The maximum forces UK students to carefully vet their options. Interestingly enough, US students seem to be doing this on their own accord, given that they’re applying to nearly the same number of schools despite their freedom to choose otherwise. The process looks different, but the results are roughly the same.

To paint a full picture of the landscape, there has also been a 14.4 percent increase in distinct first-year applicants in the US from the 2019–2020 cycle to date. Indeed, “more is more” appears to be the emerging theme.

Alternate paths to success

The UK has experienced growth in applicants from 2020 to 2021 as well, though at a lesser scale than the US. So the UK comparison offers us further context, especially given that they’re strikingly on par with the US in terms of their national enrollment decline. So if students are applying deliberately, what’s with the hesitancy around choosing higher ed?

We may point to the rise of the gig economy and the consideration of alternative avenues to work. According to the banking app Lili, 50 percent of Gen Z undertook freelance work in 2021. The autonomy and flexibility of this work style have been embraced across generational cohorts, but Gen Z appears to have taken it on with the most ease.

Millennials make up the largest pool of total gig workers using the online staffing platform Wonolo (53 percent), but Gen Z is quickly climbing the ladder as the only generation that has seen their percentage of overall jobs completed increase between 2019 and 2021.

However, this doesn’t mean that they’re all in either. Half of Gen Z express concern about the lack of stability (47 percent) and inconsistent pay (46 percent) that come as a result of gig work. Unpredictability is the name of their game, and whether or not institutions can direct students their way will depend on one maneuver.

Where to play and how to win

So the story goes, Gen Zers have millions of options at their fingertips, spanning from products to services to higher ed institutions or other alternatives. And more and more students are choosing to exercise their ability to explore these options.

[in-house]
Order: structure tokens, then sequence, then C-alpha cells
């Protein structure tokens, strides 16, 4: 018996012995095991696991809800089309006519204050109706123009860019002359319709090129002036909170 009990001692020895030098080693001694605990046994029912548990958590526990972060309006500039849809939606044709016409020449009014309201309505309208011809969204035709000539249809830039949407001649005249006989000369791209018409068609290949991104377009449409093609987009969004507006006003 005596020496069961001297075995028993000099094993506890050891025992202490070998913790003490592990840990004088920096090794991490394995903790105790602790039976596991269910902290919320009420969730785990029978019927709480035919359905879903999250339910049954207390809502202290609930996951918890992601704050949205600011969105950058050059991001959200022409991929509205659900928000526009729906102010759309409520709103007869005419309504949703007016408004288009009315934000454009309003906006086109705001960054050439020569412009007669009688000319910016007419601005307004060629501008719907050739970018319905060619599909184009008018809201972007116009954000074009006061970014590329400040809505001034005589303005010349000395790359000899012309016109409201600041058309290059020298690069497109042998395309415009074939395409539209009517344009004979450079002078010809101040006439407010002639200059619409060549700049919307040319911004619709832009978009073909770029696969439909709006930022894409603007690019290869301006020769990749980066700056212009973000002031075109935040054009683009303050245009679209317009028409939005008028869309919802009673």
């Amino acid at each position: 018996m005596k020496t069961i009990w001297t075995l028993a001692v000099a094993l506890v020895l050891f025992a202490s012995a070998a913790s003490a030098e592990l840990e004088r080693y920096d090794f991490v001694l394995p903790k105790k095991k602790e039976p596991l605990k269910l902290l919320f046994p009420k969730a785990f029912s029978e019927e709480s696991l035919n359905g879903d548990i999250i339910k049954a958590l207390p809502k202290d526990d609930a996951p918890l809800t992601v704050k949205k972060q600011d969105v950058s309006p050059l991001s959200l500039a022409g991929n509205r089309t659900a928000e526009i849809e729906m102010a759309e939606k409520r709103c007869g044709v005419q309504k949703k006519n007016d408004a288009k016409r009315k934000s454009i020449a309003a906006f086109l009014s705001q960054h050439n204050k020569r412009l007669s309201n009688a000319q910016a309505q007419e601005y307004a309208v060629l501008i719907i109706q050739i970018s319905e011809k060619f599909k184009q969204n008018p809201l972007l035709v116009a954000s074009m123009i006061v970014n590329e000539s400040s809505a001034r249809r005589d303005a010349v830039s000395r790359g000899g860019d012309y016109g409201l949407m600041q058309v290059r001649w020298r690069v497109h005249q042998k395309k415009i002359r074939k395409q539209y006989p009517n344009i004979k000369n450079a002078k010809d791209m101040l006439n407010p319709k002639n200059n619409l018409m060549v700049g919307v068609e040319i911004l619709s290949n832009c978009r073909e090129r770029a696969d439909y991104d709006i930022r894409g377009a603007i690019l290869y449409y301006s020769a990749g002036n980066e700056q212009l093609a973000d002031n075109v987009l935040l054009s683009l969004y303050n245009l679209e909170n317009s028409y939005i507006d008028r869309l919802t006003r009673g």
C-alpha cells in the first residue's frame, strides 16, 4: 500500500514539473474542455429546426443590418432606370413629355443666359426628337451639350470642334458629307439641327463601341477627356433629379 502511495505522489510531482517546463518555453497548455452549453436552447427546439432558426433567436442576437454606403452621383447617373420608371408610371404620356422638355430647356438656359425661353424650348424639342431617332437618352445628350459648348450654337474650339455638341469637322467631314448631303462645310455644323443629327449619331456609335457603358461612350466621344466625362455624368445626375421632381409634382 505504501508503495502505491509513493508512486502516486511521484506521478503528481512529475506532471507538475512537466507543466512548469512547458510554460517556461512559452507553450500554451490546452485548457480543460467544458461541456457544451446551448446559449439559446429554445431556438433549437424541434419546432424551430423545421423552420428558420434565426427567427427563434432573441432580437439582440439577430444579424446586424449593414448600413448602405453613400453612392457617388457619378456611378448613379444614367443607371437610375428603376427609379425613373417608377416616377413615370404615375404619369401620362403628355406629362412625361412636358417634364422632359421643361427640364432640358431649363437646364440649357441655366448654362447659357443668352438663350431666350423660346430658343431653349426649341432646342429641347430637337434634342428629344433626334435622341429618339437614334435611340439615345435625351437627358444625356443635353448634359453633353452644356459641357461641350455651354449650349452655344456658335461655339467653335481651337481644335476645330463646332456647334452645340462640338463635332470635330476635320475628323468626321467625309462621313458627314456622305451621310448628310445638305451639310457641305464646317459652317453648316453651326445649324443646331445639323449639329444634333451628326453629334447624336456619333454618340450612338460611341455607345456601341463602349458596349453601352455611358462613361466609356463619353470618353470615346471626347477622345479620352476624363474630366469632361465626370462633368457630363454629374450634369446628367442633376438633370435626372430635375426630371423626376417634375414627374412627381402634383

And influential evidence is just as readily accessible online. So, the dilemma for many marketers has become: how do we engage Gen Z? How can we infiltrate their 8-second attention span? One solution: invade the spaces where they congregate.

76 percent of internet users participate in an online community, according to one study. 78 percent ask questions in these environments, and 70 percent partake in providing solutions.

People utilize online communities for a variety of reasons—the root cause being the need for social interaction. And when it comes to decision-making, mulling over the many different choices that are available to us, we like to rely on social proof to come to a conclusion.

68 percent of Gen Z read three or more reviews before buying something for the first time with their own money. They crowdsource opinions from those who have read the book, eaten at the restaurant, or lived on the campus. What reviewers thought informs what they think, consciously and even subconsciously.

Learning about personal experiences means gaining invaluable perspective, and dubious assumptions shouldn’t be the norm when making major life decisions. As for marketing tactics that make waves, Gen Z is more impressionable than we think. Peer insights could put higher ed on the table, and even one offer letter at the top of the pile.